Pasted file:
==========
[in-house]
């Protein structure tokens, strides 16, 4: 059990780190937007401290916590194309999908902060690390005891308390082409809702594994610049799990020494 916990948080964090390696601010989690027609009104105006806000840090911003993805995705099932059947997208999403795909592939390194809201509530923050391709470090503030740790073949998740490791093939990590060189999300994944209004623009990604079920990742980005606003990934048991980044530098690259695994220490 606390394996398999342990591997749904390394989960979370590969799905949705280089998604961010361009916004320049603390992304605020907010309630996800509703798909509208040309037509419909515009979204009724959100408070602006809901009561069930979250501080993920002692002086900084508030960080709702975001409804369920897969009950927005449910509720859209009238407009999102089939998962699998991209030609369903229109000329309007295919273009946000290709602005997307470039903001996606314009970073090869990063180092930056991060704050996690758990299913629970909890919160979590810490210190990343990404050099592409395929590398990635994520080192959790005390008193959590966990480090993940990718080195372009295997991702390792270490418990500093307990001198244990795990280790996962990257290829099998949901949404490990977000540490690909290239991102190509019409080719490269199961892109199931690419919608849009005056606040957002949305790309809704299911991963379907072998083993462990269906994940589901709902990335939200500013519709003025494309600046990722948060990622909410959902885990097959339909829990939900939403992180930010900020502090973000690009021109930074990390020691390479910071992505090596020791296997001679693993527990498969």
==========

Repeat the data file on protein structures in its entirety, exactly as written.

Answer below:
[in-house]
């Protein structure tokens, strides 16, 4: 059990780190937007401290916590194309999908902060690390005891308390082409809702594994610049799990020494 916990948080964090390696601010989690027609009104105006806000840090911003993805995705099932059947997208999403795909592939390194809201509530923050391709470090503030740790073949998740490791093939990590060189999300994944209004623009990604079920990742980005606003990934048991980044530098690259695994220490 606390394996398999342990591997749904390394989960979370590969799905949705280089998604961010361009916004320049603390992304605020907010309630996800509703798909509208040309037509419909515009979204009724959100408070602006809901009561069930979250501080993920002692002086900084508030960080709702975001409804369920897969009950927005449910509720859209009238407009999102089939998962699998991209030609369903229109000329309007295919273009946000290709602005997307470039903001996606314009970073090869990063180092930056991060704050996690758990299913629970909890919160979590810490210190990343990404050099592409395929590398990635994520080192959790005390008193959590966990480090993940990718080195372009295997991702390792270490418990500093307990001198244990795990280790996962990257290829099998949901949404490990977000540490690909290239991102190509019409080719490269199961892109199931690419919608849009005056606040957002949305790309809704299911991963379907072998083993462990269906994940589901709902990335939200500013519709003025494309600046990722948060990622909410959902885990097959339909829990939900939403992180930010900020502090973000690009021109930074990390020691390479910071992505090596020791296997001679693993527990498969």